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Google CEO — Take Your Data and Run 116

BobB writes to tell us that Google is promising to make the data they store for end users more portable and is urging other companies to do the same. From the article: "Making it simple for users to walk away from a Google service with which they are unhappy keeps the company honest and on its toes, and Google competitors should embrace this data portability principle, Eric Schmidt said at the Web 2.0 Conference in San Francisco."

Why Upper Management Doesn't "Get" IT Security 126

Schneier is reporting that the Department of Homeland Security has decided to delve into why upper management doesn't "get" IT security threats. The results aren't terribly surprising to those in the trenches, stating that most executives view security as something akin to facilities management. "Thankfully", the $495 report (if you aren't a "Conference Board associate") helps tell you how to handle the situation.

How to Prevent Form Spam Without Captchas 272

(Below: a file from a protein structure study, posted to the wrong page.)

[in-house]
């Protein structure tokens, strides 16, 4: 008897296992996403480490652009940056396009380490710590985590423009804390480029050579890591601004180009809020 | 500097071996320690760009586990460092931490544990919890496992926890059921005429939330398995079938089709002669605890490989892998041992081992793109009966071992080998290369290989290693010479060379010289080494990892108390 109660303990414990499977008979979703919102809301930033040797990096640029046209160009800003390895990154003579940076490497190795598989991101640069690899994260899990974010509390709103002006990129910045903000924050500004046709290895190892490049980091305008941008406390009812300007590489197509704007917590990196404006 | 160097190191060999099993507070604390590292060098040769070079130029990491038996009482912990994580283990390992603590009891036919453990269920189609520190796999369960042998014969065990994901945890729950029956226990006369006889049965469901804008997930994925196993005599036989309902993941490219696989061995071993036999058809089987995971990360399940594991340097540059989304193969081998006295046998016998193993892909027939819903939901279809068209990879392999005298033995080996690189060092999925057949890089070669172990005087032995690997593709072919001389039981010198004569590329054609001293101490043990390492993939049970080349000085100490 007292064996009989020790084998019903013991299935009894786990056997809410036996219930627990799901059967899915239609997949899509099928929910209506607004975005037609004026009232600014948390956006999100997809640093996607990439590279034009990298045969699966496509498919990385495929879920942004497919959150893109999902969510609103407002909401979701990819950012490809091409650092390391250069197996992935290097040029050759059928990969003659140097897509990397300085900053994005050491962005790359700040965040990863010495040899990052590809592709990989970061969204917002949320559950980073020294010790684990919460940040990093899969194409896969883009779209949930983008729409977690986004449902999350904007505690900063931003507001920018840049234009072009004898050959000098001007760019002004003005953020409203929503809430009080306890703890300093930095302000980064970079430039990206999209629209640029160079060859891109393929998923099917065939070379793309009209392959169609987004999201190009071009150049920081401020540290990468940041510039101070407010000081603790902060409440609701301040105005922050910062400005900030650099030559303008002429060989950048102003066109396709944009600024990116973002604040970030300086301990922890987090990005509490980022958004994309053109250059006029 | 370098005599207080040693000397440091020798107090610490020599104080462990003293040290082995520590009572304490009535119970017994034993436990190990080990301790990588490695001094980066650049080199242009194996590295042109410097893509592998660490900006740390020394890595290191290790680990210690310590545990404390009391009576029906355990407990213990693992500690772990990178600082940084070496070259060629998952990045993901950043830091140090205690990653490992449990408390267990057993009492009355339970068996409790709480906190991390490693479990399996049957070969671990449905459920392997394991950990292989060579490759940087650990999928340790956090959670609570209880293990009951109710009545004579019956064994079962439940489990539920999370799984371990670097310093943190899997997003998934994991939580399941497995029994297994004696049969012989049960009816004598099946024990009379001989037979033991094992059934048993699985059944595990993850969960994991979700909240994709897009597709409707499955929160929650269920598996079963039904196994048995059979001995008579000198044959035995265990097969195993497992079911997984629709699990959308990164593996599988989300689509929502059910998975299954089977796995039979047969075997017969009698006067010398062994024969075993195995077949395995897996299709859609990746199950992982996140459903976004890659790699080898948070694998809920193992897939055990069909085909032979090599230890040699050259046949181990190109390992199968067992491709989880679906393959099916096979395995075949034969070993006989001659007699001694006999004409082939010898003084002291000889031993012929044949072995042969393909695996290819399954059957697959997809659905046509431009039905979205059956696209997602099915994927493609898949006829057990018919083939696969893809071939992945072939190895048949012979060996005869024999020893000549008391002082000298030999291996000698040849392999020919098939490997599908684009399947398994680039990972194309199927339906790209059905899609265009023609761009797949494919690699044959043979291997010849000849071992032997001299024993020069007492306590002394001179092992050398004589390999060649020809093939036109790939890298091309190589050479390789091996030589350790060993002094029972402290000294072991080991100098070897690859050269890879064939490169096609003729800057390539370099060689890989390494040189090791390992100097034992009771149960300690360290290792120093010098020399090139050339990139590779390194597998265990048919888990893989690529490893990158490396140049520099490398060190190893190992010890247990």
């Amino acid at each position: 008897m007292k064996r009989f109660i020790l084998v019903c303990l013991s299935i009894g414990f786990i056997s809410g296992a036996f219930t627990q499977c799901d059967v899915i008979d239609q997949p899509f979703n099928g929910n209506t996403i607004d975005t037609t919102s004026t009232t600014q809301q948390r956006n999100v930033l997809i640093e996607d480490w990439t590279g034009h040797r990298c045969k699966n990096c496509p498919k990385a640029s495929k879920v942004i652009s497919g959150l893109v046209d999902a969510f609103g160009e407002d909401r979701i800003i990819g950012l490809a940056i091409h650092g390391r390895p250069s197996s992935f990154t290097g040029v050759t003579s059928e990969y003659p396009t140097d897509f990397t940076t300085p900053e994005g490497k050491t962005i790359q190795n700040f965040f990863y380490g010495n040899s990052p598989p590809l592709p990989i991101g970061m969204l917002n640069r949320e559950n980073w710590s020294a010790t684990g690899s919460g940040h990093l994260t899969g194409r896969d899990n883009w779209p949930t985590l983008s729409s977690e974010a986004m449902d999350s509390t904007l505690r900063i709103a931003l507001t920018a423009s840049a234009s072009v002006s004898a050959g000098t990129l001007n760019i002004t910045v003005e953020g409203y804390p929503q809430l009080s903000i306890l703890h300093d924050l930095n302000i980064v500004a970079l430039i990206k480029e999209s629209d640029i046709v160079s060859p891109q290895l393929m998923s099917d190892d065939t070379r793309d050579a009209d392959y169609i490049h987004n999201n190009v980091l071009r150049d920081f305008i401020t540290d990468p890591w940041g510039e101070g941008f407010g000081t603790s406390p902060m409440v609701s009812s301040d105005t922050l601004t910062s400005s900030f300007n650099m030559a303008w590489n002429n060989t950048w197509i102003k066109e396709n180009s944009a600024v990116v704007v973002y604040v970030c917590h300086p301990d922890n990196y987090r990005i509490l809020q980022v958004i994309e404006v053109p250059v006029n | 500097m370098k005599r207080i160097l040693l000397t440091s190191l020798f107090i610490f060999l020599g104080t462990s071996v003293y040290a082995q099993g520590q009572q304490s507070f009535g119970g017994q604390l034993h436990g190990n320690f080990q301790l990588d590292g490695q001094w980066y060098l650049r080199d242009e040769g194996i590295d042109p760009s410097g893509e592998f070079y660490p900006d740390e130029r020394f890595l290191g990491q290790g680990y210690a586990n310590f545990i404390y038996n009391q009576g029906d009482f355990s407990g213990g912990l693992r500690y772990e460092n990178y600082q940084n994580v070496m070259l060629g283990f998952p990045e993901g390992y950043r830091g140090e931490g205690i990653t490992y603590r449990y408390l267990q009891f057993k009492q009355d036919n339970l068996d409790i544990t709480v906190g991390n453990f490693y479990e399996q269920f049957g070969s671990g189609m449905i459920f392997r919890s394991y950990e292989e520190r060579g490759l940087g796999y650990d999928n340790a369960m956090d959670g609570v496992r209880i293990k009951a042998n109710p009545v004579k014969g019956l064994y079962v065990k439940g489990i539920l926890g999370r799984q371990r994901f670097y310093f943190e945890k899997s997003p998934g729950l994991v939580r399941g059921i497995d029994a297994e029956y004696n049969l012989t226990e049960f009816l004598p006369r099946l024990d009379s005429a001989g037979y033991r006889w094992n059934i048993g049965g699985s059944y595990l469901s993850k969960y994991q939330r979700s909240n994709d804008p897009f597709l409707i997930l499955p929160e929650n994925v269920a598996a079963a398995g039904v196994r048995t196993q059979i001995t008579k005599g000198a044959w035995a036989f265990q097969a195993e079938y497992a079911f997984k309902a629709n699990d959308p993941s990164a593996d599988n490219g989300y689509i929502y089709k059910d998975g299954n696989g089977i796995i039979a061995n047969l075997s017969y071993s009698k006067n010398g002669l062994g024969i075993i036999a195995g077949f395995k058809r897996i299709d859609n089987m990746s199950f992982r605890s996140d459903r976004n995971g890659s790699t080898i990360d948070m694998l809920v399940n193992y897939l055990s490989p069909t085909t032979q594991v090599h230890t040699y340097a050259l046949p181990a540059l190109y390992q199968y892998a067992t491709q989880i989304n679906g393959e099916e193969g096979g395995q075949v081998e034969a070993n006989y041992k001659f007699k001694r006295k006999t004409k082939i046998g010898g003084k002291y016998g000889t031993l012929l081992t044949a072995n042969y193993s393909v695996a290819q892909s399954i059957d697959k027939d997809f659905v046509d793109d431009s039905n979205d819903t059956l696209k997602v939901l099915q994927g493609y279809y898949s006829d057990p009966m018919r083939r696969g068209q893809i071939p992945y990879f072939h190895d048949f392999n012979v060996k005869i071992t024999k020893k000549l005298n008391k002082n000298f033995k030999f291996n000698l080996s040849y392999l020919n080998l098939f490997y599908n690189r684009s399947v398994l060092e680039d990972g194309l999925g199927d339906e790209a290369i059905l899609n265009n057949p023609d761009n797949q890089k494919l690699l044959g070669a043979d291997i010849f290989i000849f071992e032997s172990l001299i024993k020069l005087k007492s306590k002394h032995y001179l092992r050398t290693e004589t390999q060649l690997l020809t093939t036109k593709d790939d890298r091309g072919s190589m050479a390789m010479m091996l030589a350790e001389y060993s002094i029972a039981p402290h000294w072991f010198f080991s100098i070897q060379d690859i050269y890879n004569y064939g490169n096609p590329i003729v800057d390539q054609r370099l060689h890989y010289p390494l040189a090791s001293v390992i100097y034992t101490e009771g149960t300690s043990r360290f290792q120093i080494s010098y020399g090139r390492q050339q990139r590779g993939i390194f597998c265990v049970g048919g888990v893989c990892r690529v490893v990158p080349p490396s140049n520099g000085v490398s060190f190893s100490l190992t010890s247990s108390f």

UnderAttack writes "Spam submitted to web contact forms and forums continues to be a huge problem. The standard way out is the use of captchas. However, captchas can be hard to read even for humans. And if implemented wrong, they will be read by the bots. The SANS Internet Storm Center covers a nice set of alternatives to captchas. For example, the use of style sheets to hide certain form fields from humans, but make them 'attractive' to bots. The idea of these methods is to increase the work a spammer has to do to spam the form without inconveniencing regular users."

Foundation Commissions $50 Million Online Study 70

PreacherTom writes, "It's not a stretch to say that kids use the Internet to play World of Warcraft and to tweak their MySpace pages. Still, the MacArthur Foundation doesn't think that is quite specific enough. The private, grant-making institution is commissioning a $50 million, five-year study to investigate precisely how and why young people use the Net. $10 million in grants is going to to individuals and organizations to work on projects that stimulate research in digital media. Sign me up."

A Truly Open Linux Phone 164

skelator2821 writes to tell us about the debut of the OpenMoko, a Linux phone with GPS that is open from top to bottom. The device is set to debut to developers this month for $350, according to the article, but there is no detail on how to get your hands on one, and no link to the manufacturer (FIC). From the article: "This is the first phone in a long time to get us really interested in what it is, what it isn't, and the philosophy behind it. The philosophy is the thing that makes Linux great... it is really open. It runs the latest kernel, 2.6.18 as of a few weeks ago, and you can get software from a repository with apt-get."

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